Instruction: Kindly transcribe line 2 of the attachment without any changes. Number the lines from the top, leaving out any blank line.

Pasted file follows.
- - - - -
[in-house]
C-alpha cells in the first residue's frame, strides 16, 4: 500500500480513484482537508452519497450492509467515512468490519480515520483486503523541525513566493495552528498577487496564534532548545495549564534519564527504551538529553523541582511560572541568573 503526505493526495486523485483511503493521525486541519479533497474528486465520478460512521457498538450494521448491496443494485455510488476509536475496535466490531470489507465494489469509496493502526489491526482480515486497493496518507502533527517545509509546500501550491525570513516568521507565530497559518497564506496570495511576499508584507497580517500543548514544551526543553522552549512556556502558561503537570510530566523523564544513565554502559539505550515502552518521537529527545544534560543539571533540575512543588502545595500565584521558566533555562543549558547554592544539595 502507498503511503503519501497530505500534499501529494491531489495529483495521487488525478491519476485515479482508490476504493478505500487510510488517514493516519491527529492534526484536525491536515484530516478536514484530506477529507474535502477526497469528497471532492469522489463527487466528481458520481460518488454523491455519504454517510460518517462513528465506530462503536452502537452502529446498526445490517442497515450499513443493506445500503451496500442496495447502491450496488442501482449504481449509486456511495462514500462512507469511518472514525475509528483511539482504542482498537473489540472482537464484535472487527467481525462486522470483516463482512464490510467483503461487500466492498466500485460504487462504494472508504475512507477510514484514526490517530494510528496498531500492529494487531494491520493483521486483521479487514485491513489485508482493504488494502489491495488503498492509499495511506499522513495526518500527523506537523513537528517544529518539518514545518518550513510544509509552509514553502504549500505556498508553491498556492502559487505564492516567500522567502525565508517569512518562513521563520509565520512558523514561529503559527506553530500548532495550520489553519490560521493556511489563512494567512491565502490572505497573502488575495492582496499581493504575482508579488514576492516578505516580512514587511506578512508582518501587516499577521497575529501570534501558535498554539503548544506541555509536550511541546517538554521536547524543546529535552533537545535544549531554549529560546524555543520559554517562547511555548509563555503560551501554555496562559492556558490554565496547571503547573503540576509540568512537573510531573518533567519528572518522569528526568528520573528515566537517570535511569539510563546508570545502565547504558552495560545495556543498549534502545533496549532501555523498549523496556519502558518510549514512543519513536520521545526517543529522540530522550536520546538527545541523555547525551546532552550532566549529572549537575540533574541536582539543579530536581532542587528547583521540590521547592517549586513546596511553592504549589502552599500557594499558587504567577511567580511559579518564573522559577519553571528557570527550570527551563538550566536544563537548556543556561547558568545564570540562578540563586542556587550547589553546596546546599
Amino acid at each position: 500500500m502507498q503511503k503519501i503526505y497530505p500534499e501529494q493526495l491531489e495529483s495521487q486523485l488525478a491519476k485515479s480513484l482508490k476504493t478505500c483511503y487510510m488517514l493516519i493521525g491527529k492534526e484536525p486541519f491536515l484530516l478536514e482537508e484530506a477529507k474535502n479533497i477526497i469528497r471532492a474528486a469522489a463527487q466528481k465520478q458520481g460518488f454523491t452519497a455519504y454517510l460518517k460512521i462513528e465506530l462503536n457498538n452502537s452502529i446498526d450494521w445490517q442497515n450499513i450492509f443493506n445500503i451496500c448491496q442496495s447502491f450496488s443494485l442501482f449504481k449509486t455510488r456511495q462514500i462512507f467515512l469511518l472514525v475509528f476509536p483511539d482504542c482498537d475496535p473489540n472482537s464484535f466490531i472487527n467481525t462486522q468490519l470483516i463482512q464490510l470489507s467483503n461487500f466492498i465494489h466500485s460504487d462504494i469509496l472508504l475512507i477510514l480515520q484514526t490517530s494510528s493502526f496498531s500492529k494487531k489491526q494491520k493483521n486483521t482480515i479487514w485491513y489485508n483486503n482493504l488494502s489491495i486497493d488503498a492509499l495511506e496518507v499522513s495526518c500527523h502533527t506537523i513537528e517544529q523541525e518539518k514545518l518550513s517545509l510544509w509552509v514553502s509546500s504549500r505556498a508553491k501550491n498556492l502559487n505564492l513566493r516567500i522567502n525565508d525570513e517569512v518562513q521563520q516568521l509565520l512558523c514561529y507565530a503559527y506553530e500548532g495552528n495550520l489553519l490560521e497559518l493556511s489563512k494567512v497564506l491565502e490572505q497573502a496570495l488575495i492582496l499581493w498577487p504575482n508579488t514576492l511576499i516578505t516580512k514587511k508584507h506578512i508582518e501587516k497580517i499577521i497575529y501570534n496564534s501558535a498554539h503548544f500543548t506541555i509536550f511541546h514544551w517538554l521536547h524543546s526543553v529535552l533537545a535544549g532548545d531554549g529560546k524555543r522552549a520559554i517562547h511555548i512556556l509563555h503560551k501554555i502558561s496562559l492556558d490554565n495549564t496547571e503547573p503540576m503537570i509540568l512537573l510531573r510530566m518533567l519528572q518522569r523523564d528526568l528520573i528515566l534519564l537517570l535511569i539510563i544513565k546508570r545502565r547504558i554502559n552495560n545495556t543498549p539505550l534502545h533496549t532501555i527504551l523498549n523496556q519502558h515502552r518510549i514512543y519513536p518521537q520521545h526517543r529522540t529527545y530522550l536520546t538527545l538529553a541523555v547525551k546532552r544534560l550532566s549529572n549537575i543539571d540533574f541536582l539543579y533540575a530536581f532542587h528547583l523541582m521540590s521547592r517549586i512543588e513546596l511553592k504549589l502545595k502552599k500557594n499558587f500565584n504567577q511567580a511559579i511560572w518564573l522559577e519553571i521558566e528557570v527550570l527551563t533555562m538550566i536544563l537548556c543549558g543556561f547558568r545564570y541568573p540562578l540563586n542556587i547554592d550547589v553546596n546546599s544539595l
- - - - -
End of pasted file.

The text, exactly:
C-alpha cells in the first residue's frame, strides 16, 4: 500500500480513484482537508452519497450492509467515512468490519480515520483486503523541525513566493495552528498577487496564534532548545495549564534519564527504551538529553523541582511560572541568573 503526505493526495486523485483511503493521525486541519479533497474528486465520478460512521457498538450494521448491496443494485455510488476509536475496535466490531470489507465494489469509496493502526489491526482480515486497493496518507502533527517545509509546500501550491525570513516568521507565530497559518497564506496570495511576499508584507497580517500543548514544551526543553522552549512556556502558561503537570510530566523523564544513565554502559539505550515502552518521537529527545544534560543539571533540575512543588502545595500565584521558566533555562543549558547554592544539595 502507498503511503503519501497530505500534499501529494491531489495529483495521487488525478491519476485515479482508490476504493478505500487510510488517514493516519491527529492534526484536525491536515484530516478536514484530506477529507474535502477526497469528497471532492469522489463527487466528481458520481460518488454523491455519504454517510460518517462513528465506530462503536452502537452502529446498526445490517442497515450499513443493506445500503451496500442496495447502491450496488442501482449504481449509486456511495462514500462512507469511518472514525475509528483511539482504542482498537473489540472482537464484535472487527467481525462486522470483516463482512464490510467483503461487500466492498466500485460504487462504494472508504475512507477510514484514526490517530494510528496498531500492529494487531494491520493483521486483521479487514485491513489485508482493504488494502489491495488503498492509499495511506499522513495526518500527523506537523513537528517544529518539518514545518518550513510544509509552509514553502504549500505556498508553491498556492502559487505564492516567500522567502525565508517569512518562513521563520509565520512558523514561529503559527506553530500548532495550520489553519490560521493556511489563512494567512491565502490572505497573502488575495492582496499581493504575482508579488514576492516578505516580512514587511506578512508582518501587516499577521497575529501570534501558535498554539503548544506541555509536550511541546517538554521536547524543546529535552533537545535544549531554549529560546524555543520559554517562547511555548509563555503560551501554555496562559492556558490554565496547571503547573503540576509540568512537573510531573518533567519528572518522569528526568528520573528515566537517570535511569539510563546508570545502565547504558552495560545495556543498549534502545533496549532501555523498549523496556519502558518510549514512543519513536520521545526517543529522540530522550536520546538527545541523555547525551546532552550532566549529572549537575540533574541536582539543579530536581532542587528547583521540590521547592517549586513546596511553592504549589502552599500557594499558587504567577511567580511559579518564573522559577519553571528557570527550570527551563538550566536544563537548556543556561547558568545564570540562578540563586542556587550547589553546596546546599